US holds back Pak military aid over insufficient action against Haqqani group
Updated: Jul 22, 2017 07:41 IST
Yashwant Raj, Hindustan Times, Washington
In another sign that the Trump administration was taking a tough line on Islamabad s counterterrorism efforts, the Pentagon said on Friday it had decided not to pay Pakistan the remainder of military reimbursements earmarked for 2016 over its failure to do enough against the Haqqani Network.
The funds could not be released to the Government of Pakistan at this time because the (defence) secretary could not certify that Pakistan has taken sufficient action against the Haqqani Network per the requirement in the FY 2016 National Defense Authorization Act, Adam Stump, a Pentagon spokesman, told Hindustan Times in a statement.
Pakistan was to be paid $900 million as military reimbursement in 2016 under the Coalition Support Fund for its support of the US-led international forces in Afghanistan. Payments, however, are tied to a certification the Pentagon must give Congress about Islamabad s actions against the Haqqani Network.
Of this amount, it had already been paid $550 million. But according to Pentagon, Pakistan had been denied an amount of $300 million earlier, which had not been reported. Defence secretary James Mattis s certification was needed for the release of the remaining $50 million, which he refused, blocking the payment.
In our discussions with Pakistani officials, we continue to stress that it is in the interest of Pakistan to eliminate all safe havens and reduce the operational capacity of all militant organisations that pose a threat to US and Pakistani interests as well as regional stability, Stump said in the statement.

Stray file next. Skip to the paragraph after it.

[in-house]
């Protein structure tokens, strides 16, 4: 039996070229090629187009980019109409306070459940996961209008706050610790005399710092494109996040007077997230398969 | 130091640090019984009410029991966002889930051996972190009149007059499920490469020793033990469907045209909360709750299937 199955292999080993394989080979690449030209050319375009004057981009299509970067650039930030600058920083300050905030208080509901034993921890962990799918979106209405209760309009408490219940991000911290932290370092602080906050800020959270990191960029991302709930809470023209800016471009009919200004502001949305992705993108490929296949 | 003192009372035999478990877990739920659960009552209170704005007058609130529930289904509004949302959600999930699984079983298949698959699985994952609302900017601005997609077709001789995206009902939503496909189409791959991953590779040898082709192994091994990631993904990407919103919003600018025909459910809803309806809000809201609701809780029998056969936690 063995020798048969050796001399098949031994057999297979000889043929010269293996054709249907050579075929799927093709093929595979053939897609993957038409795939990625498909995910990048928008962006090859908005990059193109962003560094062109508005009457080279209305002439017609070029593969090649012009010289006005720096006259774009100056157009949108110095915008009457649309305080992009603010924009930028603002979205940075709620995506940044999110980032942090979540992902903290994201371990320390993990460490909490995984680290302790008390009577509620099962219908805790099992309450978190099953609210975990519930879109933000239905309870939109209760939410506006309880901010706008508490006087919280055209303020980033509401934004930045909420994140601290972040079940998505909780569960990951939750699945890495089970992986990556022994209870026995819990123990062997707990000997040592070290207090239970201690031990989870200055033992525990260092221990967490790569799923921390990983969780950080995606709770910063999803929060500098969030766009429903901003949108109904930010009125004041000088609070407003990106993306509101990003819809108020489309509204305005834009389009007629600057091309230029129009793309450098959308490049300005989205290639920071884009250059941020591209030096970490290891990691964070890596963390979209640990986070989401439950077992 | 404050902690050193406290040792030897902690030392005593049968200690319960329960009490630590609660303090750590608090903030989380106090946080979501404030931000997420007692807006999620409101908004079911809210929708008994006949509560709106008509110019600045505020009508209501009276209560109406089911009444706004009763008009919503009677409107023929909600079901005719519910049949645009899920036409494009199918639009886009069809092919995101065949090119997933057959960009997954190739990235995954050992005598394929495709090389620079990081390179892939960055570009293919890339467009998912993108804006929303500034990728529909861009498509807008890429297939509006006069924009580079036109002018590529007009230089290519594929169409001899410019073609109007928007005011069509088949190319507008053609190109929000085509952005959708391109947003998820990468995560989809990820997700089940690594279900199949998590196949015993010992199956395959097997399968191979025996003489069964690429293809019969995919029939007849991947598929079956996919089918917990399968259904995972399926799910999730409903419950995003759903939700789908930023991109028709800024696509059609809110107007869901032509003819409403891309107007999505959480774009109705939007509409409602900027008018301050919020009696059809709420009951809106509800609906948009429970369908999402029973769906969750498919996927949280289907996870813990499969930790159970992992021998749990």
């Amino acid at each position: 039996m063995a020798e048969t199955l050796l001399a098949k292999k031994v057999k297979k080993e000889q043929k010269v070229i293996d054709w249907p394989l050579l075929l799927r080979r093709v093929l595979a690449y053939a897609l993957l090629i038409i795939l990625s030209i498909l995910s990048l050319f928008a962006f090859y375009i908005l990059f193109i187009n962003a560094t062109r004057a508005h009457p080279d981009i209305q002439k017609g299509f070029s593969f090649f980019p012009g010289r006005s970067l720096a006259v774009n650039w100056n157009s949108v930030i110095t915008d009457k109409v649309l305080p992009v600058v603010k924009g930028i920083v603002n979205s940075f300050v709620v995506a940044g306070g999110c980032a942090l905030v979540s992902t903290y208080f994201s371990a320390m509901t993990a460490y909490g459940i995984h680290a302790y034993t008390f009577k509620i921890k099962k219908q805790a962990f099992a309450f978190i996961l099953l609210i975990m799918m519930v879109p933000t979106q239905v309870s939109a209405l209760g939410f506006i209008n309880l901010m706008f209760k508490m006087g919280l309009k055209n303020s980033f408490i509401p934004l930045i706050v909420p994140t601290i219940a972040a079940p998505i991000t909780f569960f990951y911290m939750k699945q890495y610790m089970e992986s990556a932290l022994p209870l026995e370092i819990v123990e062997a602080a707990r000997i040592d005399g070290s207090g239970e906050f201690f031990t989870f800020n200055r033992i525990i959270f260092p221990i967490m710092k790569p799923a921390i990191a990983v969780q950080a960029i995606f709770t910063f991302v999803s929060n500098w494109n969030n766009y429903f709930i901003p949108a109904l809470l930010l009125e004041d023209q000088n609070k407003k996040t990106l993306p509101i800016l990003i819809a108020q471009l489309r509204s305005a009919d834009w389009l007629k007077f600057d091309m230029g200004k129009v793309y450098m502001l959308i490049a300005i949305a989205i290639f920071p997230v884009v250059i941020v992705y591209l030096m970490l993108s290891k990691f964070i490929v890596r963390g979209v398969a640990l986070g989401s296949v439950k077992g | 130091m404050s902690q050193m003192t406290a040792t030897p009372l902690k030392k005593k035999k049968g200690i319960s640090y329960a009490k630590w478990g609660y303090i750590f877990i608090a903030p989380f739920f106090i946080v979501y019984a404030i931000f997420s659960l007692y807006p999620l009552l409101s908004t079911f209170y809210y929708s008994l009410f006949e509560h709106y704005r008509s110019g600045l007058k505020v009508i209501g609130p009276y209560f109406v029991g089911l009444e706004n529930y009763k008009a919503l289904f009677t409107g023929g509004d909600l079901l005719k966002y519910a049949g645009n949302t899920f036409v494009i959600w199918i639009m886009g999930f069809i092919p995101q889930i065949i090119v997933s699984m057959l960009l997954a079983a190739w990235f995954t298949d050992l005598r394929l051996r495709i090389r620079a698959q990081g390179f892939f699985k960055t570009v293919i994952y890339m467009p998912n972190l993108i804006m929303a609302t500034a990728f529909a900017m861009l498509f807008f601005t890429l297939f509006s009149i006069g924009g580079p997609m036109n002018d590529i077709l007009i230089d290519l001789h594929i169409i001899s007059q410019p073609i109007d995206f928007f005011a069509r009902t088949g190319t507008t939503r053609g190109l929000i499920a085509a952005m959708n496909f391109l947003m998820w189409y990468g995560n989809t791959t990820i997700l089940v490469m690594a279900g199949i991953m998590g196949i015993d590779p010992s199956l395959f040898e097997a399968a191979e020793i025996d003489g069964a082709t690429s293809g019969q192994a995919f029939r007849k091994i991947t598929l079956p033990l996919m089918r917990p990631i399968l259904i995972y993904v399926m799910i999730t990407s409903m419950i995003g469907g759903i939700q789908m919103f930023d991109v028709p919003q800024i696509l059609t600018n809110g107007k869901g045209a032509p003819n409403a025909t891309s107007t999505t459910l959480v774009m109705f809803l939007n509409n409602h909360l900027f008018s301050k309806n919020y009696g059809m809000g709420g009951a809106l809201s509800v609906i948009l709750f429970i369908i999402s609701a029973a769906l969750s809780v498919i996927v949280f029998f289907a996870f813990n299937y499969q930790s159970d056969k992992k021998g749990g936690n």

This is not the first time Pakistan was denied payment under this head by the US the last time was by the Obama administration, when then defence secretary Ash Carter refused to certify that Pakistan had done enough against the Haqqani Network, which operates from its soil.
On Thursday, the State Department s Country Reports on Terrorism for 2016 had retained Pakistan on its list of countries that provide safe haven to terrorists.
The report, the first under the Trump administration, said along the lines of previous years reports that Islamabad was not doing enough against the Haqqani Network and Lashkar-e-Taiba and Jaish-e-Mohammad, the two groups behind most cross-border terrorist attacks in India.
The withholding of funds now shows a hardening of Trump administration s position on Pakistan, as has been forcefully advocated by experts and past and present officials, including a report earlier this year co-authored by Lisa Curtis, a member of Trump s national security team who was then an expert with the Heritage Foundation.
Pakistan is slated to get a similar amount of $900 million as military reimbursement under the Compensatory Support Fund in 2017, of which $400 million is tied to a certification to Congress about its actions against the Haqqani Network.
It has received $14 billion under this head since 2002.